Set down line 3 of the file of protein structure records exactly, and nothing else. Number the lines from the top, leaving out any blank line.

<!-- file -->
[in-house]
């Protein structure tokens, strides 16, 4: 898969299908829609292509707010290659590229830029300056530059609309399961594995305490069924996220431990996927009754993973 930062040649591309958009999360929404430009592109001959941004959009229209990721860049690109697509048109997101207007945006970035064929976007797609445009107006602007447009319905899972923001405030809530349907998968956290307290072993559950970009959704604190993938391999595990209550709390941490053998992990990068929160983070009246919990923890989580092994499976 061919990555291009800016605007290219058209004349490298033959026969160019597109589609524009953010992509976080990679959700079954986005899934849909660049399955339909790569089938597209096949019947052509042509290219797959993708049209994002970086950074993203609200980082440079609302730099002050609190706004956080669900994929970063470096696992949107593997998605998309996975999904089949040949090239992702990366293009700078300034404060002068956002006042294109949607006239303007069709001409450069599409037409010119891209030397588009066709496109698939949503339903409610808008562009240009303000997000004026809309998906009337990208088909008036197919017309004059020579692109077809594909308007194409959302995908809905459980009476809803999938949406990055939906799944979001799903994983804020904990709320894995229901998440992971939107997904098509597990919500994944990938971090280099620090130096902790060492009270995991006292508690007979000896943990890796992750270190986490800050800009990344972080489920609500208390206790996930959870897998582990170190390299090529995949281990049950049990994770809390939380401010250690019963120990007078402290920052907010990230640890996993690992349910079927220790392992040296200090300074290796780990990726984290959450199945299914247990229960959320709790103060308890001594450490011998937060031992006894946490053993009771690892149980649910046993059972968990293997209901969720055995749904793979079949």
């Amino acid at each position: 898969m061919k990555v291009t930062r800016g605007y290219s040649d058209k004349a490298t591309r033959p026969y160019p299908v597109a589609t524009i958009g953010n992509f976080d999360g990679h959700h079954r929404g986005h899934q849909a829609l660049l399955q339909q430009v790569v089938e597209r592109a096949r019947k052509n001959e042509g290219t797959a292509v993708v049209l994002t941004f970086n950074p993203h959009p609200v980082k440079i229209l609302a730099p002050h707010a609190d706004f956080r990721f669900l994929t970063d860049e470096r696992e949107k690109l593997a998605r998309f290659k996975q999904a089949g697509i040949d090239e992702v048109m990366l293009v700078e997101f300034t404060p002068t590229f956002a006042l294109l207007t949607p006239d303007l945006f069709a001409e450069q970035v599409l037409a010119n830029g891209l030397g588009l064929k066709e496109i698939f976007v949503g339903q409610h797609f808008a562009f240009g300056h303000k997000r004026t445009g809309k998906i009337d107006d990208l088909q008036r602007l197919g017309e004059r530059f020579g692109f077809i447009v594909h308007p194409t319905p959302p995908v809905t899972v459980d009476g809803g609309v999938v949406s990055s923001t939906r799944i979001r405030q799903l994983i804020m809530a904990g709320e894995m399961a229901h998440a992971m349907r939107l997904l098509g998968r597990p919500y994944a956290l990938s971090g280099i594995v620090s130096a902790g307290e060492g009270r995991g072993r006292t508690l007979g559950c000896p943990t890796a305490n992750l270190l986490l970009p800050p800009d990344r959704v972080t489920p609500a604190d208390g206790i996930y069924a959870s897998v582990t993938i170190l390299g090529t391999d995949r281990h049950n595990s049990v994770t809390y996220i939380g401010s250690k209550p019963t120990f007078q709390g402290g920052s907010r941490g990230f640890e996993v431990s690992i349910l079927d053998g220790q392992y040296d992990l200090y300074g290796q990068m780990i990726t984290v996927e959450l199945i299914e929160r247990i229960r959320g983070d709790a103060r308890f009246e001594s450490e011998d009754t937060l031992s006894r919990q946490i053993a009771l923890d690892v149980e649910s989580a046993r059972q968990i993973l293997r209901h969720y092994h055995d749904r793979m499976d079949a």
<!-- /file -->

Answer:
């Amino acid at each position: 898969m061919k990555v291009t930062r800016g605007y290219s040649d058209k004349a490298t591309r033959p026969y160019p299908v597109a589609t524009i958009g953010n992509f976080d999360g990679h959700h079954r929404g986005h899934q849909a829609l660049l399955q339909q430009v790569v089938e597209r592109a096949r019947k052509n001959e042509g290219t797959a292509v993708v049209l994002t941004f970086n950074p993203h959009p609200v980082k440079i229209l609302a730099p002050h707010a609190d706004f956080r990721f669900l994929t970063d860049e470096r696992e949107k690109l593997a998605r998309f290659k996975q999904a089949g697509i040949d090239e992702v048109m990366l293009v700078e997101f300034t404060p002068t590229f956002a006042l294109l207007t949607p006239d303007l945006f069709a001409e450069q970035v599409l037409a010119n830029g891209l030397g588009l064929k066709e496109i698939f976007v949503g339903q409610h797609f808008a562009f240009g300056h303000k997000r004026t445009g809309k998906i009337d107006d990208l088909q008036r602007l197919g017309e004059r530059f020579g692109f077809i447009v594909h308007p194409t319905p959302p995908v809905t899972v459980d009476g809803g609309v999938v949406s990055s923001t939906r799944i979001r405030q799903l994983i804020m809530a904990g709320e894995m399961a229901h998440a992971m349907r939107l997904l098509g998968r597990p919500y994944a956290l990938s971090g280099i594995v620090s130096a902790g307290e060492g009270r995991g072993r006292t508690l007979g559950c000896p943990t890796a305490n992750l270190l986490l970009p800050p800009d990344r959704v972080t489920p609500a604190d208390g206790i996930y069924a959870s897998v582990t993938i170190l390299g090529t391999d995949r281990h049950n595990s049990v994770t809390y996220i939380g401010s250690k209550p019963t120990f007078q709390g402290g920052s907010r941490g990230f640890e996993v431990s690992i349910l079927d053998g220790q392992y040296d992990l200090y300074g290796q990068m780990i990726t984290v996927e959450l199945i299914e929160r247990i229960r959320g983070d709790a103060r308890f009246e001594s450490e011998d009754t937060l031992s006894r919990q946490i053993a009771l923890d690892v149980e649910s989580a046993r059972q968990i993973l293997r209901h969720y092994h055995d749904r793979m499976d079949a």